Accomplished first feature from Peru


Source: Berlin Film Festival


Dir/scr. Álvaro Delgado-Aparicio L. Peru/Germany/Norway. 2017. 101 mins.

As lovingly assembled as its titular hand-crafted altars, and as strikingly detailed as its stunning Peruvian Andes backdrop, Retablo understands a crucial coming-of-age truth: that young hearts and minds can only learn, grow and mature in response to the world around them.

A sensitive, slow-building but always immersive feature

In this emotionally astute debut from writer/director Álvaro Delgado-Aparicio L., 14-year-old Segundo Paucar (Junior Béjar Roca) moves from eager artisan-in-training to a boy searching for meaning after stumbling across a family secret. Having spent his life idolising his father Noé (Amiel Cayo) and preparing to follow in his footsteps in their patriarchal mountainside village, his entire sense of self quickly crumbles.

Sharing scripting duties with Héctor Gálvez (director of Paraiso, which Cayo also featured in), Delgado-Aparicio approaches his task with the same keen eye as his craftsman characters, who fashion likenesses of religious scenes and local events of importance. The art of making retablos relies as much upon observation as skill and dexterity, and Retablo’s rendering of Segundo’s struggles, the intimacies of his relationship with his father, and the unforgiving dynamics of his insular community resounds with intricacy and nuance.

As a result, the sensitive, slow-building but always immersive feature should continue to play well to festival crowds following its Festival de Cine de Lima premiere last August (where it won best Peruvian film) and subsequent Berlinale Generation berth (where it received a special mention from the 14plus youth jury). Developed through the Sundance Feature Film Program Lab, it boasts particular appeal to youth-focused programmers and the queer circuit. The film’s broader theatrical prospects are less assured, even with The Milk Of Sorrow’s Magaly Solier among its cast; however, wherever Retablo reaches audiences, it’s certain to win an engaged and appreciative reception.

The feature opens with Segundo describing the scene in front of him to Noé. They’re watching a large family pose together, which they’ll later turn into an eye-catching retablo, and the closeness between them — not only their affection, but also their shared affinity for their trade — is immediately apparent. Further early sequences of the pair working, travelling and unveiling their altarpieces to happy locals cements this bond, making it all the more heartbreaking when the boy witnesses his father with another man, and doesn’t know how to react.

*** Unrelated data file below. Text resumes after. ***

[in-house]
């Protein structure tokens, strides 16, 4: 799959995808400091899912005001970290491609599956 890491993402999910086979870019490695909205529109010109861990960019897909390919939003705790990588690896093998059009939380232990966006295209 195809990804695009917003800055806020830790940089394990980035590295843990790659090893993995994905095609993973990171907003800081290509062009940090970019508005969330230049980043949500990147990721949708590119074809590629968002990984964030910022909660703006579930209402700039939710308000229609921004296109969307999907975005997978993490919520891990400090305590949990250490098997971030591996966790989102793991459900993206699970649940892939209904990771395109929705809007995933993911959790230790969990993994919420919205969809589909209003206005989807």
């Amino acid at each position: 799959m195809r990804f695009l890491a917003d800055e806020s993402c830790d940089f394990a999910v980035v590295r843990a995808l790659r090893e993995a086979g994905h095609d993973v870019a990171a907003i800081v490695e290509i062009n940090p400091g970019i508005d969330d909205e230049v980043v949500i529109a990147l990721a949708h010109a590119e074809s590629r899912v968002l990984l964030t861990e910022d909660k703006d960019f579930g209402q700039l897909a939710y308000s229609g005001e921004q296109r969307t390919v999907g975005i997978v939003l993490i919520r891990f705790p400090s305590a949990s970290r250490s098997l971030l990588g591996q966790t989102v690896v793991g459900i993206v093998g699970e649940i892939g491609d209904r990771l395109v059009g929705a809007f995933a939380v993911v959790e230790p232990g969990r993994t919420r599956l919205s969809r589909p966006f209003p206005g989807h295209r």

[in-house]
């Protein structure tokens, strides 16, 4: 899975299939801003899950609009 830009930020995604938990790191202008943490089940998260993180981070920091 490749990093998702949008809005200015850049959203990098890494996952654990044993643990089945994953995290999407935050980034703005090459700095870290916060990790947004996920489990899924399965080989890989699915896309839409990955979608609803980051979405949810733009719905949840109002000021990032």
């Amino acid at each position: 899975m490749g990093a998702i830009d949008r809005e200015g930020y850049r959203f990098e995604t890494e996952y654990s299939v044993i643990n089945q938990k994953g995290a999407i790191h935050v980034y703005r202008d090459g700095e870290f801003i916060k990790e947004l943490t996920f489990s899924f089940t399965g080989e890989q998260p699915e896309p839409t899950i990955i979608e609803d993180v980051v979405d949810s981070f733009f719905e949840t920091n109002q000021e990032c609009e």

Choosing to stay silent only works for so long; his mother Anatolia (Solier) notices the teenager’s increasing sullen temperament, the growing distance between father and son, and Segundo’s escalating desire to turn his back on the family business. Ultimately, the rest of the township forces Segundo to confront the complicated situation when their violent intolerance erupts — perhaps a little cartoonishly so at times.

In a memorable and moving performance from first-timer and Ayacucho native Roca, Segundo’s tussle largely plays out through his face and tense posture — a portrayal that’s just as revealing when he’s literally flogging himself over his conflicted feelings, consoling his mother or later tending to the beaten Noé. Like the judiciously used melodic score by Harry Escott (Dark River), Roca hits the right beats with delicate composure, in what proves a measured, authentic and compelling turn.

The second standout of the piece is Mario Bassino’s resplendent cinematography, which grounds the audience in Segundo’s plight while never letting his vast surroundings disappear from view. Indeed, particularly effective is the film’s frequent use of frames within the frame, placing its characters within doorways, windows and boxes that all-too-tellingly mimic the retablos themselves.

Production company: Siri Producciones

International sales: Heretic Outreach,

Producer: Enid “Pinky” Campos

Executive producers: Álvaro Delgado-Aparicio L., Enid “Pinky” Campos, Iris Roca Rey P., Lasse Scharpen, Menno Döring

Screenwriters: Álvaro Delgado-Aparicio L., Héctor Gálvez

Cinematographer: Mario Bassino

Editor: Eric Williams

Production design: Eduardo Camino

Music: Harry Escott

Main cast: Junior Béjar Roca, Amiel Cayo, Magaly Solier, Hermelinda Luján, Mauro Chuchón, Claudia Solís, Coco Chiarella